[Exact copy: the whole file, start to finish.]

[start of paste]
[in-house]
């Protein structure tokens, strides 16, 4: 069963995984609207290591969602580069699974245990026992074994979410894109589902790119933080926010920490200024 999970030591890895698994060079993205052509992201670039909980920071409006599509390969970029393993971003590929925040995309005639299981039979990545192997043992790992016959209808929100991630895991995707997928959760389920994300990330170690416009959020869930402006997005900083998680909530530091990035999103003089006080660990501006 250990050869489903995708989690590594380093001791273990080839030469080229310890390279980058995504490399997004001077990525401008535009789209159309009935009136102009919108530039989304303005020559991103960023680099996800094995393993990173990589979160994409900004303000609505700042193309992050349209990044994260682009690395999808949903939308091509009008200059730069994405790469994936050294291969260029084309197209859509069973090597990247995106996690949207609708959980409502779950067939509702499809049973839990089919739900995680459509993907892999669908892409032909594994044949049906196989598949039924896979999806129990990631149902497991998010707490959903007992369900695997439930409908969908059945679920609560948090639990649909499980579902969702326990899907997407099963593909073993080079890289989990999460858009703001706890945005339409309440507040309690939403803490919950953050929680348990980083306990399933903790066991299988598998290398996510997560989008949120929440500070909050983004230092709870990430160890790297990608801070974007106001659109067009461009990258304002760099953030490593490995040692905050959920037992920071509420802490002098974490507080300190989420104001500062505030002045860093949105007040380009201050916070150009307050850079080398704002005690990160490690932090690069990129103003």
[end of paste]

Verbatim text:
[in-house]
């Protein structure tokens, strides 16, 4: 069963995984609207290591969602580069699974245990026992074994979410894109589902790119933080926010920490200024 999970030591890895698994060079993205052509992201670039909980920071409006599509390969970029393993971003590929925040995309005639299981039979990545192997043992790992016959209808929100991630895991995707997928959760389920994300990330170690416009959020869930402006997005900083998680909530530091990035999103003089006080660990501006 250990050869489903995708989690590594380093001791273990080839030469080229310890390279980058995504490399997004001077990525401008535009789209159309009935009136102009919108530039989304303005020559991103960023680099996800094995393993990173990589979160994409900004303000609505700042193309992050349209990044994260682009690395999808949903939308091509009008200059730069994405790469994936050294291969260029084309197209859509069973090597990247995106996690949207609708959980409502779950067939509702499809049973839990089919739900995680459509993907892999669908892409032909594994044949049906196989598949039924896979999806129990990631149902497991998010707490959903007992369900695997439930409908969908059945679920609560948090639990649909499980579902969702326990899907997407099963593909073993080079890289989990999460858009703001706890945005339409309440507040309690939403803490919950953050929680348990980083306990399933903790066991299988598998290398996510997560989008949120929440500070909050983004230092709870990430160890790297990608801070974007106001659109067009461009990258304002760099953030490593490995040692905050959920037992920071509420802490002098974490507080300190989420104001500062505030002045860093949105007040380009201050916070150009307050850079080398704002005690990160490690932090690069990129103003």